How the UK's Idle FX Reserves Can Support Its Global Economic Objectives
This paper discusses how the United Kingdom can make use of its idle Exchange Equalisation Account to support its global economic objectives in an era of fiscal consolidation — when limited political appetite for further taxing and borrowing, combined with interest rates, have reduced the UK’s ability to finance its international interests.
The Exchange Equalisation Account is the government’s $190 billion reserve fund. It was established for the purpose of maintaining an exchange rate management policy. Yet with the shift towards a freely floating currency and with the growth in foreign-exchange markets, the UK’s exchange rate management policies have ceased to exist and the Exchange Equalisation Account has been left idle. With the Exchange Equalisation Account’s primary function consigned to history, the UK should give careful attention to its expansive secondary function: “making investments to further broader economic policy aims.”
This paper is a joint Finance for Development Lab (FDL) and Overseas Development Institute (ODI) publication.
This paper discusses the financial, legal, and technical considerations of mobilising the Exchange Equalisation Account. It does so with particular attention to the UK’s $40 billion in idle and illiquid Special Drawing Rights (SDRs). The illiquidity of these SDRs is a hindrance to the “policy-readiness” of the UK’s foreign exchange reserves. This paper discusses how rechanneling those SDRs—e.g., through the purchase of an SDR bond issued by a multilateral development bank—would serve the dual function of boosting the liquidity of the UK’s foreign-exchange reserves (a key objective of the UK’s reserve managers) whilst supporting the UK’s global economic interests (providing additional financing to the MDBs). This paper also draws lessons from how other countries have made use of their idle foreign-exchange reserves to support global economic objectives, such as the United States with its Exchange Stabilization Fund in the 1980s and 1990s.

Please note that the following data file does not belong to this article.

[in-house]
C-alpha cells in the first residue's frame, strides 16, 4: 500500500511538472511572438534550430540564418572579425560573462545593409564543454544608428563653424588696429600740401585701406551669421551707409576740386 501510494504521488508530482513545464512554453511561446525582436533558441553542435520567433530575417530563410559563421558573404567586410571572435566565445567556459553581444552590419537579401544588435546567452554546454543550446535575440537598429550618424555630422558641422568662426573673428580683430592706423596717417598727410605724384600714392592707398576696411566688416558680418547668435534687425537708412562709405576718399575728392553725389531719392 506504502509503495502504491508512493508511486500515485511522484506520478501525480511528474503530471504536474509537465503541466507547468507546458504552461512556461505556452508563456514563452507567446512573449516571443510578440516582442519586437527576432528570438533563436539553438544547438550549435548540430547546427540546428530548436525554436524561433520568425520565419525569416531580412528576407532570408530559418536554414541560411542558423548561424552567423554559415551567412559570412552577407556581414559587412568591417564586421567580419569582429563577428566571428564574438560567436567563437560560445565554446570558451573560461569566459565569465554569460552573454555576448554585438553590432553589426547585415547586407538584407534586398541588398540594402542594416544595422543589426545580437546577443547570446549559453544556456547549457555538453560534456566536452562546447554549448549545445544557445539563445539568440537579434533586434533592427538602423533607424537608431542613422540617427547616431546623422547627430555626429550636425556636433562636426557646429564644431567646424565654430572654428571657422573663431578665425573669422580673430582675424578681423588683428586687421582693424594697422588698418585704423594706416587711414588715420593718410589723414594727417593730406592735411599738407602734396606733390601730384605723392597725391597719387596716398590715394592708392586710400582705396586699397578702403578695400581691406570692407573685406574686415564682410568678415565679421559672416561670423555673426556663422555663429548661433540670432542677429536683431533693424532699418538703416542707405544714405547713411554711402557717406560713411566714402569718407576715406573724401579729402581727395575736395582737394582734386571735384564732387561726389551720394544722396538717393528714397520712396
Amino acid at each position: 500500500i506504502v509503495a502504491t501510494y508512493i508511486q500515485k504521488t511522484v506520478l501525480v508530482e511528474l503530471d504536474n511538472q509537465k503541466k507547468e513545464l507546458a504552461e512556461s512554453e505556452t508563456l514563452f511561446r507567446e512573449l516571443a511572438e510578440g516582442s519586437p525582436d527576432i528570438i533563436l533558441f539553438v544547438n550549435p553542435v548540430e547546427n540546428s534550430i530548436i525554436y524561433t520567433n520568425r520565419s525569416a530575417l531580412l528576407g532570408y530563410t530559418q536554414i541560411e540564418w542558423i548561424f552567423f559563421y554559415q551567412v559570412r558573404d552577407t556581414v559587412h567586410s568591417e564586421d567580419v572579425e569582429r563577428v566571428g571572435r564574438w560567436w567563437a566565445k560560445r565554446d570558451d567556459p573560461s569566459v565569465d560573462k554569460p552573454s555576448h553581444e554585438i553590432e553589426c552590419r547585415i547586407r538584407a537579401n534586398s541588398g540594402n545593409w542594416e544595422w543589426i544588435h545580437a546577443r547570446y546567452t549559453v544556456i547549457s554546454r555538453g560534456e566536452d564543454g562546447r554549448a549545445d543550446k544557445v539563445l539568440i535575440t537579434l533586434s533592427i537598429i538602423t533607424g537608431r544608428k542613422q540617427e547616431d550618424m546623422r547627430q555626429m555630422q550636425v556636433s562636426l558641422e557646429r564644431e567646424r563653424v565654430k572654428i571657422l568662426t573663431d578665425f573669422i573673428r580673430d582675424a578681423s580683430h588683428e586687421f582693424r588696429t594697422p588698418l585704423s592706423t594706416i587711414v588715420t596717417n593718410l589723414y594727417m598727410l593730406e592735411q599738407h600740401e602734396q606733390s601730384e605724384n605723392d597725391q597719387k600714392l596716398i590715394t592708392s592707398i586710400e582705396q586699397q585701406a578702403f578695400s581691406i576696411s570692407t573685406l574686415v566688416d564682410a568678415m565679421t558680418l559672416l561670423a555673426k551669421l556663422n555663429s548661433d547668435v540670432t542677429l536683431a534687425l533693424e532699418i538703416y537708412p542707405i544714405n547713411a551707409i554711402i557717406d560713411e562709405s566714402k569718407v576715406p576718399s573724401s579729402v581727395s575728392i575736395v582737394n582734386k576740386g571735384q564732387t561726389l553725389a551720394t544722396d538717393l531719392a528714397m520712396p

In concluding thoughts, the paper demonstrates the legal and financial viability of using the Exchange Equalisation Account to resuscitate other international financial pledges that the UK is struggling to meet given the government’s emphasis on fiscal consolidation. The example provided is the £11.6bn climate finance commitment, which can be fulfilled in a budget-neutral way by using reserve funds to purchase investment grade blue and green bonds issued by low- and middle-income countries or supranational organisations.